On the day after the loss of their beloved longtime assistant director John Schroeder, Milton High School’s 111-member marching band placed third with an emotional performance at the Wisconsin School Music Association’s annual Marching Band Championships on Saturday.
According to a message posted by the Milton High School Band Facebook group, Schroeder collapsed at band practice Thursday night with an unknown medical condition and was unable to be revived after being taken to the hospital. Prior to Saturday’s event, the band was given the option to forgo the competition in light of their assistant director’s recent death.
For the members of the band, however, that was not an option. Kyla Swanson, a senior who plays tenor drum on the drum line, said the tragedy only strengthened the group’s resolve.
“We knew we were going to perform, even after John passed, because we knew this is what he would have wanted,” she said.
Fresh off the heels of a successful showing at the Sauk Prairie Marching Band Invitational on Wednesday, Oct. 13, MHS musicians rallied behind the devastating news and gave an inspiring performance at the state championship in Whitewater that earned them 77.175 points out of a possible 100.
As the band took to the field, members—all donning black and white ribbons on their uniforms—took a knee in solidarity and observed a brief pause before the opening number. First on the three-song set was the quintessential “Bohemian Rhapsody” by the rock band Queen, followed by Simon and Garfunkel’s “Sound of Silence.” Concluding the show was a radiant display by the color guard during a rendition of Coldplay’s “Paradise.”
Aided by the effects of a smoke machine, KayLea Jacobson, a sophomore playing the vibraphone, helped set the mood.
Jacobson said she felt centered during the set, despite the harrowing news.
“We were very present and put a lot of emotion into it,” she said. Along with her bandmates, Jacobson wanted this to be her very best show.
Hayden Wrolstad, a senior trumpet player, said Schroeder would have been “elated” by the outcome.
“His impact isn’t big enough for words and I owe a lot, as the person I am today, to him,” Wrolstad said. “(From) coming in as a freshman as this annoying squeaky little kid that couldn’t stand still to what I am now, I owe it almost pretty much all to him.”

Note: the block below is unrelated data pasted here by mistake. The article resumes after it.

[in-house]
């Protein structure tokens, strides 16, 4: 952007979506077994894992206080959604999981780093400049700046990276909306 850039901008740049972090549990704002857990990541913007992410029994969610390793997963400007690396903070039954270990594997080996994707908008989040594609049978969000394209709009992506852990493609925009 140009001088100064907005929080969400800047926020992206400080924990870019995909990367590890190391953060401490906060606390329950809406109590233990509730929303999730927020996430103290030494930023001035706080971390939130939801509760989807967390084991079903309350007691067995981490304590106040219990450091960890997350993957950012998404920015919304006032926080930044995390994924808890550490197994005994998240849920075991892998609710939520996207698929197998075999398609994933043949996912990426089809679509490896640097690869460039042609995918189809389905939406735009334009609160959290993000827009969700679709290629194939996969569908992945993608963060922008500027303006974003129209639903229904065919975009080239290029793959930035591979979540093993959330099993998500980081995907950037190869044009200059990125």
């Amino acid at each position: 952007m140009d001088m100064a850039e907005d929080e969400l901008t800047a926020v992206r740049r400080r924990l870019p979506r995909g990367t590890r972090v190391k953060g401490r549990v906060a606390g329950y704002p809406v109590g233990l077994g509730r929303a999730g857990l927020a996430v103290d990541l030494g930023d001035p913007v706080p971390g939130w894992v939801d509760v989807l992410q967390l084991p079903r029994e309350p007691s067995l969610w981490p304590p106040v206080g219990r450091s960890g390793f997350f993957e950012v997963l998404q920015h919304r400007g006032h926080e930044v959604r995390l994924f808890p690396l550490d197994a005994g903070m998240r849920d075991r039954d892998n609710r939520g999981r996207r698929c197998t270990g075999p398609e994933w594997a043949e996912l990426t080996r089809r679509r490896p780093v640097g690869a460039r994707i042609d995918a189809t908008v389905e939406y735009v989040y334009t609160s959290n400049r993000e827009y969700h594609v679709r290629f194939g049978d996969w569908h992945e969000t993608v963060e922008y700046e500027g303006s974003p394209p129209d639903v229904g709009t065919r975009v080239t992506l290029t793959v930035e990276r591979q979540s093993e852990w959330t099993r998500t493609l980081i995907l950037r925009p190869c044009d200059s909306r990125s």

Band director Nathan Czech, who joined Milton’s marching band program in June, commended the student musicians for their composure and resiliency in preparation for the competition.
“They’ve really come together,” Czech said, adding that members of Milton’s community were “incredibly supportive” as well. “They take incredible pride in what they do.”
According to Czech, the band’s execution of its set, which Schroeder helped curate, would have made the former director proud—especially the ballad “Sound of Silence.” He said the song had “a really powerful movement” in their repertoire.
“I think it’s even gotten stronger in light of just the emotional roller coaster,” Czech said the band experienced over the previous few days.
“In comparison to last night’s rehearsal, this was a great show,” he said. “I think John would have felt really great about this show.”
Meredith Lea Jacobson, KayLea’s mother, choked up while describing the courage it took for the students to decide to perform. She, too, felt Schroeder would have wanted the band to compete in his absence. As the band’s color guard instructor and a close friend of Schroeder’s for more than 26 years, Jacobson testified to her friend’s devotion to the marching band.
“He would have told them to get out and do their job, and that’s exactly what they did,” Jacobson said.
Schroeder’s son Alex, fighting back tears, said, “They played with passion and that was one of his biggest things.”
Although Saturday’s third-place result was not the highest ranking earned by Milton’s marching band—they placed second in 2019—Jacobson said it was their most emotional performance.